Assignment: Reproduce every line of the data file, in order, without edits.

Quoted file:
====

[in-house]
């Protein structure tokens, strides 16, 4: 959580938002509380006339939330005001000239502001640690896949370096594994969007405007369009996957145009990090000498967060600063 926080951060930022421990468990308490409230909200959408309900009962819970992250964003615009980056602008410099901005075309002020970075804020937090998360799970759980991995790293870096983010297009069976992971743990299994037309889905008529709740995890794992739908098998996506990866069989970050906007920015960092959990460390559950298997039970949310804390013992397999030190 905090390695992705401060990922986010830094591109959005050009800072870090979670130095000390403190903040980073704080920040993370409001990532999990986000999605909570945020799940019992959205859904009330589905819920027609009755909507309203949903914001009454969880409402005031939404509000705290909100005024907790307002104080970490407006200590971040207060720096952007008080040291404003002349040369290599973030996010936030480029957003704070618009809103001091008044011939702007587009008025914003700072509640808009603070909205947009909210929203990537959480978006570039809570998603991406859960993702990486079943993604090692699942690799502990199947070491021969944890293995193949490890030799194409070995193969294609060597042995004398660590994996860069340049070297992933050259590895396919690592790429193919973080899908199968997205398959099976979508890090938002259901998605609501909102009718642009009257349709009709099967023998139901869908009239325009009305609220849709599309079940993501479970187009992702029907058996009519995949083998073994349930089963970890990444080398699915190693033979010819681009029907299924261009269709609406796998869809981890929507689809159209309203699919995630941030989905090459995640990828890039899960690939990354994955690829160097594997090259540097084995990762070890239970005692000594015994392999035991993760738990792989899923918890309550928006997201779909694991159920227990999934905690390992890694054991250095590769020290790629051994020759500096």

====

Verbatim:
[in-house]
């Protein structure tokens, strides 16, 4: 959580938002509380006339939330005001000239502001640690896949370096594994969007405007369009996957145009990090000498967060600063 926080951060930022421990468990308490409230909200959408309900009962819970992250964003615009980056602008410099901005075309002020970075804020937090998360799970759980991995790293870096983010297009069976992971743990299994037309889905008529709740995890794992739908098998996506990866069989970050906007920015960092959990460390559950298997039970949310804390013992397999030190 905090390695992705401060990922986010830094591109959005050009800072870090979670130095000390403190903040980073704080920040993370409001990532999990986000999605909570945020799940019992959205859904009330589905819920027609009755909507309203949903914001009454969880409402005031939404509000705290909100005024907790307002104080970490407006200590971040207060720096952007008080040291404003002349040369290599973030996010936030480029957003704070618009809103001091008044011939702007587009008025914003700072509640808009603070909205947009909210929203990537959480978006570039809570998603991406859960993702990486079943993604090692699942690799502990199947070491021969944890293995193949490890030799194409070995193969294609060597042995004398660590994996860069340049070297992933050259590895396919690592790429193919973080899908199968997205398959099976979508890090938002259901998605609501909102009718642009009257349709009709099967023998139901869908009239325009009305609220849709599309079940993501479970187009992702029907058996009519995949083998073994349930089963970890990444080398699915190693033979010819681009029907299924261009269709609406796998869809981890929507689809159209309203699919995630941030989905090459995640990828890039899960690939990354994955690829160097594997090259540097084995990762070890239970005692000594015994392999035991993760738990792989899923918890309550928006997201779909694991159920227990999934905690390992890694054991250095590769020290790629051994020759500096």